Dharamshala, India /March 18, 2011
Meeting Dalai Lama at his residence was a precious opportunity. I posed three questions to him, which prompted his enthusiastic and enlightening comments recorded at the time, transcribed later, and presented below.
The three questions were respectively on the future of Buddhism in China, on certain mysterious phenomena of incense ash resisting falling while forming patterns, and on karma from violent actions initiated by kindness.
On March 11, 2011, exactly a week before the meeting, Dalai Lama surprised the world by announcing that he would retire as the political head of the Tibetan government in exile and let the next elected prime minister take over. That somewhat added to the historical weight of our meeting from 13:30 to 15:00 on Friday March 18, 2011
Back in January 2011 when Professor Su Chiahong (Figure 1) of Fooin University in Kaohsiung, Taiwan arranged a March 18 meeting with Dalai Lama, he had no idea of what transformation was forthcoming regarding the Tibetan government in exile located on the foothill of Himalayas in northern India. On that subject, Professor Su is Taiwan’s leading expert with the publication of an award-winning book entitled Democracy in Exile.
As Professor Su invited me to join him on the trip, I accepted the gracious offer with much appreciation and asked my wife Alice to come along.
Our meeting with Dalai Lama was scheduled to last half an hour. It turned out to be one hour and half.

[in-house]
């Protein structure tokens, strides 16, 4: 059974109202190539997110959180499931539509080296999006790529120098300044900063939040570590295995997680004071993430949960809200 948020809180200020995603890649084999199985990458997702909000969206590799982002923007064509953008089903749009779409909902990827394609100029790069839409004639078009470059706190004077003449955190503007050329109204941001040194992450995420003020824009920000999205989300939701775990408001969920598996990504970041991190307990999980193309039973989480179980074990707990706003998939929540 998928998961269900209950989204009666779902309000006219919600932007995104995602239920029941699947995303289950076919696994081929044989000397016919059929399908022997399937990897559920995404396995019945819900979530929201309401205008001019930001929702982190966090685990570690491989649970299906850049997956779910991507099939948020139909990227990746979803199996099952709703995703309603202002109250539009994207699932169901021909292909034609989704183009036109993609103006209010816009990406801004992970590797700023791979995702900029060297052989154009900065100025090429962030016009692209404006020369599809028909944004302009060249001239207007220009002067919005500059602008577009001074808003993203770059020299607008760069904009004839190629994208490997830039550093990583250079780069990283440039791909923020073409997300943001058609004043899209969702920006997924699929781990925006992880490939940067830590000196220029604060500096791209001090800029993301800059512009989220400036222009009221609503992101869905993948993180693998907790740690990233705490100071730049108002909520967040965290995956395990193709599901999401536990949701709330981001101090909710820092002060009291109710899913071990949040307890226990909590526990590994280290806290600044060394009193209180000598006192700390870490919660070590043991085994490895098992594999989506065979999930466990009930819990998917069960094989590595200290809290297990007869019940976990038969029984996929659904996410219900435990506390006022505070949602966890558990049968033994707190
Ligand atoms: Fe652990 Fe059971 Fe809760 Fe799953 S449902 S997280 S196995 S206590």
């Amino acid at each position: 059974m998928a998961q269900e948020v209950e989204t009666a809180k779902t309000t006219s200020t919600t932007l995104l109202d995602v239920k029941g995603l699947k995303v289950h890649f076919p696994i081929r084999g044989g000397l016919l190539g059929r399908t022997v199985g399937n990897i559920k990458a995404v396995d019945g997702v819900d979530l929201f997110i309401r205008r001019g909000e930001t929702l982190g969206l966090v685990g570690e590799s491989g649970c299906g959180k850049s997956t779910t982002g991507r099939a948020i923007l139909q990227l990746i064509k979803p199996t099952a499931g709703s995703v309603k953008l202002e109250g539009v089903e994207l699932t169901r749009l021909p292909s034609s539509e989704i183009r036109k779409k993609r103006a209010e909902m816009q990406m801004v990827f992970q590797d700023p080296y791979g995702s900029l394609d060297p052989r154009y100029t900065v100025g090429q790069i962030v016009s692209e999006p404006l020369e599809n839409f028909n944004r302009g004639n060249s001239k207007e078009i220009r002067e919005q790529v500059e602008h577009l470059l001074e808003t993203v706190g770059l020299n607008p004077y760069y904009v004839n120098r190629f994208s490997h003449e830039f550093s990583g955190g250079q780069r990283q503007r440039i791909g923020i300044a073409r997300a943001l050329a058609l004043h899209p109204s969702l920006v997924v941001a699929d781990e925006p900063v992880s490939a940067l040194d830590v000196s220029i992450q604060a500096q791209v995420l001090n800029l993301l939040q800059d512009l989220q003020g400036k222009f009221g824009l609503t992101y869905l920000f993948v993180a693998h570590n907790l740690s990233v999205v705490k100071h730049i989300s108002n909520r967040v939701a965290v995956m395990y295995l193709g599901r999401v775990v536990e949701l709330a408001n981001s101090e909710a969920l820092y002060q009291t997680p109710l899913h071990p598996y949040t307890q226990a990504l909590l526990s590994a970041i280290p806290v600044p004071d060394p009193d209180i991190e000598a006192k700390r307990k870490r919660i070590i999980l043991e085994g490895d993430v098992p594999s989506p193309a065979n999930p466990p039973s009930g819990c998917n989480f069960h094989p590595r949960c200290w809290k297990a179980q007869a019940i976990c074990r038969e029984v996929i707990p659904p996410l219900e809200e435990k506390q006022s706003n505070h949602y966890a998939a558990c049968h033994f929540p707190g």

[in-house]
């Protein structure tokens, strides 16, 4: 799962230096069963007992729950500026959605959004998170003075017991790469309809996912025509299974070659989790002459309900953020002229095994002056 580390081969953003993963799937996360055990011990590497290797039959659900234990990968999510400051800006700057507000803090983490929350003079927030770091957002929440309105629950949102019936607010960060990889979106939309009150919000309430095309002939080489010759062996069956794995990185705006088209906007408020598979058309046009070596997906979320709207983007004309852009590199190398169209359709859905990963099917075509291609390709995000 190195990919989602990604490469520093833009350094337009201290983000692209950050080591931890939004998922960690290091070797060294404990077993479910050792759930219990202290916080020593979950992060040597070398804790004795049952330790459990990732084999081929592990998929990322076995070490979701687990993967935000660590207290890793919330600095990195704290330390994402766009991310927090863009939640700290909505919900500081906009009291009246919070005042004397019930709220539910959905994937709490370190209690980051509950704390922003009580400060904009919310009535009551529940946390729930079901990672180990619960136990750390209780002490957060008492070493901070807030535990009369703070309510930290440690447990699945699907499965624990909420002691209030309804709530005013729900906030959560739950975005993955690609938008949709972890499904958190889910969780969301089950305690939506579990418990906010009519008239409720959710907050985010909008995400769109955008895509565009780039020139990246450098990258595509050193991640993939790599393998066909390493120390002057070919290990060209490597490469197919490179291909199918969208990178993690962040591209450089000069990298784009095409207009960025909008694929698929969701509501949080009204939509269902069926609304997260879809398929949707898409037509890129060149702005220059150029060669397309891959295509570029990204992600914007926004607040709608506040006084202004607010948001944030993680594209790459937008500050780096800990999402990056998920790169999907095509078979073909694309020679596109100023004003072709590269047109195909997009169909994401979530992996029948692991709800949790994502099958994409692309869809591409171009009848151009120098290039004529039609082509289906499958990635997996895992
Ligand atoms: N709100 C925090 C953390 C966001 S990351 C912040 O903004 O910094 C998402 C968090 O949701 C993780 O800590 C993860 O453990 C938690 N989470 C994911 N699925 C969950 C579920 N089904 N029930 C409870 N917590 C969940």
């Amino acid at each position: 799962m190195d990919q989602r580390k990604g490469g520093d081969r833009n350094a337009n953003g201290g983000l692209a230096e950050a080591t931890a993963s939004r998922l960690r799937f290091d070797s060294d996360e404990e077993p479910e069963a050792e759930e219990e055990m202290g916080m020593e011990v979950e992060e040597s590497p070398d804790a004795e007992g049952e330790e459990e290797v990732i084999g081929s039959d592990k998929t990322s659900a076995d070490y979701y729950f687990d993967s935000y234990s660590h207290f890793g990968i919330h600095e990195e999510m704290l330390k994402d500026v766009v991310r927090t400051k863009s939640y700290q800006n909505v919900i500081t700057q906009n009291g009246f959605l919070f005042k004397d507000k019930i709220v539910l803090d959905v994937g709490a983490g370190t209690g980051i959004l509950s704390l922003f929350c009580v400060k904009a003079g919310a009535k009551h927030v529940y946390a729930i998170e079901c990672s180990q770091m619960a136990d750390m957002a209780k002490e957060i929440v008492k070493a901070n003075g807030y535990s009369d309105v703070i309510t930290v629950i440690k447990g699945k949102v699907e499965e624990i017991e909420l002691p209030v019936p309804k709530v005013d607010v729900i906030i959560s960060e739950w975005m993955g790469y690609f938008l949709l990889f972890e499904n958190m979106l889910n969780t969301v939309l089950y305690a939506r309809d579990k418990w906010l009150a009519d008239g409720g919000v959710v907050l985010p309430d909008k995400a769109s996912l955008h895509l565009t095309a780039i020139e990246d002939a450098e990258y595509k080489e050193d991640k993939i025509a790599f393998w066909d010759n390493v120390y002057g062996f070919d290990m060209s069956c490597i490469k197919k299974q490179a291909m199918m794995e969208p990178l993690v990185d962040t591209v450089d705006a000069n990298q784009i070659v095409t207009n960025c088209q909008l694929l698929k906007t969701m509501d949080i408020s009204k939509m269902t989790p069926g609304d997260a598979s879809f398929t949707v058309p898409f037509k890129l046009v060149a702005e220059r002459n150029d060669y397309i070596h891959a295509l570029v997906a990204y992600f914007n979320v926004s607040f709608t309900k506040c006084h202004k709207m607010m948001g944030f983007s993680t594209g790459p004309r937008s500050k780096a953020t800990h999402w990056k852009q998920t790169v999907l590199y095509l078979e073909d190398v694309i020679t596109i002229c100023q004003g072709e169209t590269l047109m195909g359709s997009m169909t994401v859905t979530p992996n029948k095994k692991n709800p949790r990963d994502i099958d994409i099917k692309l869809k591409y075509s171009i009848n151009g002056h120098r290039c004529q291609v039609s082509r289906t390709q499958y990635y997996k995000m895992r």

After Professor Su interviewed His Holiness on his recent political decision, the parliamentary election to be held in two days, and prospects of the government in exile, my conversation with Dalai Lama in English began (Figure 2). It was recorded by Professor Su, and later transcribed on paper by Mr. Gesang at Taipei’s Tibetan Religious Foundation. I reviewed and polished the sometimes broken and ungrammatical conversational English by November 29, 2011. Ms. Eli Huang, my former assistant at Tamkang Unversity’s Graduate Institute of International Affairs and Strategic Studies finished the Chinese translation on January 18, 2012. Ms. Lisa Yu, a proactive practitioner versed in Buddhist vocabulary, verified the Tibetan Buddhist terms contained therein.
The terms Mr. Gesang used in referring to the participants in the conversation are retained to project the live atmosphere of the occasion from the perspective of a bystander who is now virtually ready to witness the exchanges that are going to unfold as follows.
 English transliteration of his name格桑to be ascertained.